The Devils, like last year, have enticing veterans on their team who could fetch a draft pick in a trade. In 2016, Shero turned Lee Stempniak, Eric Gelinas and Stefan Matteau into a second round pick, two third rounders and Devante Smith-Pelly. Given that Stempniak was not re-signed by the Bruins, Gelinas has flopped with the Avalanche, and Matteau cleared waivers since then, Shero proved masterful with his bargaining clout.

The Devils would benefit from another successful trade deadline in 2017. They have plenty of names to offer up this year, including PA Parenteau, Kyle Quincey and Keith Kinkaid, in exchange for draft picks and young talent.

PA Parenteau

Much like last year’s Stempniak signing, the acquisition of Parenteau was considered low-risk

(Ed Mulholland-USA TODAY Sports)

but has come with a fruitful return. Parenteau has become one of the Devils’ steady scoring wingers and brings stability to the top-six. The Canadian forward had similar success in Toronto in 2016 and netted the return of a second round pick for Lou Lamoriello’s Maple Leafs.

Parenteau is talented, but the Devils are still not ready to contend. Shero would be wise to turn Parenteau into assets before the winger leverages an impressive campaign into a multi-year contract in free agency. Teams constantly long for cost-controlled veteran scoring help heading into the playoffs and Parenteau is one of the best available.

Kyle Quincey

Quincey, by no coincidence, is also playing quality hockey in his contract year. The 31-year-old rearguard is on pace for a 20-point season in a second pairing role.

He was initially brought to New Jersey following a buyout from the Red Wings, meaning that any team that considers him must consider the following: has Quincey’s play picked up solely because he hopes for a new contract? Or is the 31-year-old turning a corner?

At the very least, some team will buy into Quincey’s success this season in an attempt to make a playoff push. There aren’t great comparables, but two-way defensemen usually fetch anywhere from a third to fifth round pick.

Keith Kinkaid

Finally, Kinkaid could be an enticing option for teams looking for goalie help. After an impressive rookie season at age 25, the Farmingville, NY native has been up and down in his three-year

(Ed Mulholland-USA TODAY Sports)


This year has been an up one for the pending UFA. His .920 save percentage and .500 win percentage are more impressive when coupled with the Devils’ lackluster performances.

There is no set market for backup goalies because they are copious and not a hot commodity at the deadline. After all, most starting goalies turn into workhorses when the playoffs come around. However, perhaps a team would consider Kinkaid part of a tandem and are willing to pay now for an extended tryout.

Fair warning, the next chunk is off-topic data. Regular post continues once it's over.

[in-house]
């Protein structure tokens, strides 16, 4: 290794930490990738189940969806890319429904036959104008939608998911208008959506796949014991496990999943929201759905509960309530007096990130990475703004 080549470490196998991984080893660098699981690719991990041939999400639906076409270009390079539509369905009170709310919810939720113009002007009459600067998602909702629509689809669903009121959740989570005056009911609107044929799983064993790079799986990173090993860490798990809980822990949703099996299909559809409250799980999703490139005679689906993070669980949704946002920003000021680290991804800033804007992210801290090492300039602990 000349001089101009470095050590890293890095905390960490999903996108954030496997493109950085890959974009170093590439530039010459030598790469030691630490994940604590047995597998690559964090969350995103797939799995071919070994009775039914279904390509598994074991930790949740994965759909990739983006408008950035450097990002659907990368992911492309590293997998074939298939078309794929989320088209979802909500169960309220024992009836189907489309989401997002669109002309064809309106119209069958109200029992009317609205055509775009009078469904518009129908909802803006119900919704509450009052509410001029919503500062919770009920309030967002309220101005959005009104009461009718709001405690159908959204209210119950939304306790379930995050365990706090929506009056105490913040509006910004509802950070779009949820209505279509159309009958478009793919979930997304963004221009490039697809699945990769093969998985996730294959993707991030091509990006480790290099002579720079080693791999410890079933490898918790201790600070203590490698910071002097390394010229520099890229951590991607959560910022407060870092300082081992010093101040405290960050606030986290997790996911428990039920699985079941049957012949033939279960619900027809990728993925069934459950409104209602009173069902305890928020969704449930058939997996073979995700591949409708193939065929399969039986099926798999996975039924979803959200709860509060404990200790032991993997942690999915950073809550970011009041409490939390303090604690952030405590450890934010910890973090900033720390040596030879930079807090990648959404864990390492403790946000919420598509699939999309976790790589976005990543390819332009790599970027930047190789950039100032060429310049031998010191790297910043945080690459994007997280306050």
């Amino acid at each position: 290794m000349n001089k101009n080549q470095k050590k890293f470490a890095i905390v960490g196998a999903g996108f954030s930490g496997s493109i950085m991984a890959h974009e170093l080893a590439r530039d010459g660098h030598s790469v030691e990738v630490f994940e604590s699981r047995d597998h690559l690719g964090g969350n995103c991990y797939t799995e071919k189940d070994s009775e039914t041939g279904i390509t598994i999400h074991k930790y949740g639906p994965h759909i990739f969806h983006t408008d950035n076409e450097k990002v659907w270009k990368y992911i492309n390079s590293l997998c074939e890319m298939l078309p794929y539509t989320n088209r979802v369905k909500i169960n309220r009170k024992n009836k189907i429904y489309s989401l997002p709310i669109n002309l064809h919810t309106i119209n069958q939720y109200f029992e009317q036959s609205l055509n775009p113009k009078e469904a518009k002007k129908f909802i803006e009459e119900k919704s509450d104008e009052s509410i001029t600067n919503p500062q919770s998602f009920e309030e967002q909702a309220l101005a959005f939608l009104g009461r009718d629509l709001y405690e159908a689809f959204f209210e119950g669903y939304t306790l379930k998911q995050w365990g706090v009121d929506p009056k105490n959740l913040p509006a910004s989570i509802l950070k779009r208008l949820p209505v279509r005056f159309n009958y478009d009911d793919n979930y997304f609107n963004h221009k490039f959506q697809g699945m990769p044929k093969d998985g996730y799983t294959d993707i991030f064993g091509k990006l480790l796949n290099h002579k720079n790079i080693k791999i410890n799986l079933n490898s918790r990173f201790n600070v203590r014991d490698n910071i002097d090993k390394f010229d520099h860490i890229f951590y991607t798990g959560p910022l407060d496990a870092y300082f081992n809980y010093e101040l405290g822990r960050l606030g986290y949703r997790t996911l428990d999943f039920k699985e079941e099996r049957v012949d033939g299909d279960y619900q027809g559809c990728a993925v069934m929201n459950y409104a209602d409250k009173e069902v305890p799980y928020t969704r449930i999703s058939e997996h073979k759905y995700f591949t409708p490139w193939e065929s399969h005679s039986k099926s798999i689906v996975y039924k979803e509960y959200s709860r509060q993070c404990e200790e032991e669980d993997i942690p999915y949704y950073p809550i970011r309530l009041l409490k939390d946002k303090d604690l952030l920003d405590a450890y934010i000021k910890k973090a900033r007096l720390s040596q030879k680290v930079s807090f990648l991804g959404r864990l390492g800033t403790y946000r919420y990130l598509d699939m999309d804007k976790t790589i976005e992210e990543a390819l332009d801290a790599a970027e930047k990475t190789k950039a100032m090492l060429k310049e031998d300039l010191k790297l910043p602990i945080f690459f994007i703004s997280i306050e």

Expansion Draft

Ultimately, the Devils are unlikely to snag a playoff berth. For Devils fans, the next significant date on the calendar is the expansion draft, set to take place from June 18-20.

(Charles LeClaire-US PRESSWIRE)

The Devils will not have to make many tough decisions, but they will be exposing several talents for the Vegas Golden Knights. For that reason, age- and experience-protected players are at a premium and fringe NHLers and mediocre veterans on long-term deals are not in demand.

Here’s a proposed list of the Devils’ protected players:

Goalie 1 Cory Schneider
Defense 1 Andy Greene
Defense 2 Damon Severson
Defense 3 John Moore
Forward 1 Taylor Hall
Forward 2 Adam Henrique
Forward 3 Kyle Palmieri
Forward 4 Travis Zajac
Forward 5 Michael Cammalleri
Forward 6 Beau Bennett
Forward 7 Stefan Noesen

With this plan, the following Devils would be made available to the Golden Knights: Devante Smith-Pelly, PA Parenteau, Vern Fiddler, Jacob Josefson, Luke Gazdic, Petr Straka, Ben Thomson, Carter Camper, Ben Lovejoy, Kyle Quincey, Jon Merrill, Brandon Gormley, Reece Scarlett, Seth Helgeson, Karl Stollery, Andrew MacWilliam, Keith Kinkaid and Scott Wedgewood. As the rules go, the Devils will lose one of those players this summer.

Trying to predict which one gets selected would be overly speculative. But shipping all of these players in a flurry of trades would prevent the Devils from icing a competitive team in the near future. There is a middle ground. If Shero makes the more valuable veterans available – guys like Parenteau, Fiddler, Smith-Pelly, Lovejoy, Quincey – he may get another GM to bite in a trade.

That wouldn’t put the Devils over the rebuilding hump, but it gives Shero more draft picks or young protected players to deploy in his future lineups. A fire sale would be aggressive, but there is a need to pick up more draft picks and young players in need of another shot. Shero has abided by that strategy in the past and will need to continue to do so if he wants to find his next bargain bin star.